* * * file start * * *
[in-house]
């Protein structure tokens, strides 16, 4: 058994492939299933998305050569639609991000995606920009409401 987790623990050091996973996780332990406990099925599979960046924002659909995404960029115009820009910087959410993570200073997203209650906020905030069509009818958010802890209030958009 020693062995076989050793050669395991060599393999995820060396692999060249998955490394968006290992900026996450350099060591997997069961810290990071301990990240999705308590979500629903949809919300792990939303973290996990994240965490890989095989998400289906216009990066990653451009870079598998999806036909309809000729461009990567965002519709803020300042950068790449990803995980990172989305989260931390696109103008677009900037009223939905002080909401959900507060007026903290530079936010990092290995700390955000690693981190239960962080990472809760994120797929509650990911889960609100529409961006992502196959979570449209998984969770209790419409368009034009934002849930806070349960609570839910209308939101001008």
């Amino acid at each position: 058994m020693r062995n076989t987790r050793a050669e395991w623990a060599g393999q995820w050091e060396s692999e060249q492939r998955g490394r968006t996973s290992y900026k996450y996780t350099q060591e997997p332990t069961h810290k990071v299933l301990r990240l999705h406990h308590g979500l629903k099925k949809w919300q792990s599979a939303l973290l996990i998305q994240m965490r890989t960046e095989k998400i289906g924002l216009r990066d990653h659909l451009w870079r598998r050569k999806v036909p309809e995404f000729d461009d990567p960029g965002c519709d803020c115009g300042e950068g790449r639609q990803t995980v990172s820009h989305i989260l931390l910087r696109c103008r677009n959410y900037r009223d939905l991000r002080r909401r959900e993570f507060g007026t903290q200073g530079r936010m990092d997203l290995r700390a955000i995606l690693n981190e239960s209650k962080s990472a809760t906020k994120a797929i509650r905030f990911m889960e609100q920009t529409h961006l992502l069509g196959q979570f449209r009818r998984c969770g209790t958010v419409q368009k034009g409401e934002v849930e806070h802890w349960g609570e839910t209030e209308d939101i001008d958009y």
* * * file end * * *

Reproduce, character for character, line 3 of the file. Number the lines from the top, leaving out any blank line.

């Amino acid at each position: 058994m020693r062995n076989t987790r050793a050669e395991w623990a060599g393999q995820w050091e060396s692999e060249q492939r998955g490394r968006t996973s290992y900026k996450y996780t350099q060591e997997p332990t069961h810290k990071v299933l301990r990240l999705h406990h308590g979500l629903k099925k949809w919300q792990s599979a939303l973290l996990i998305q994240m965490r890989t960046e095989k998400i289906g924002l216009r990066d990653h659909l451009w870079r598998r050569k999806v036909p309809e995404f000729d461009d990567p960029g965002c519709d803020c115009g300042e950068g790449r639609q990803t995980v990172s820009h989305i989260l931390l910087r696109c103008r677009n959410y900037r009223d939905l991000r002080r909401r959900e993570f507060g007026t903290q200073g530079r936010m990092d997203l290995r700390a955000i995606l690693n981190e239960s209650k962080s990472a809760t906020k994120a797929i509650r905030f990911m889960e609100q920009t529409h961006l992502l069509g196959q979570f449209r009818r998984c969770g209790t958010v419409q368009k034009g409401e934002v849930e806070h802890w349960g609570e839910t209030e209308d939101i001008d958009y």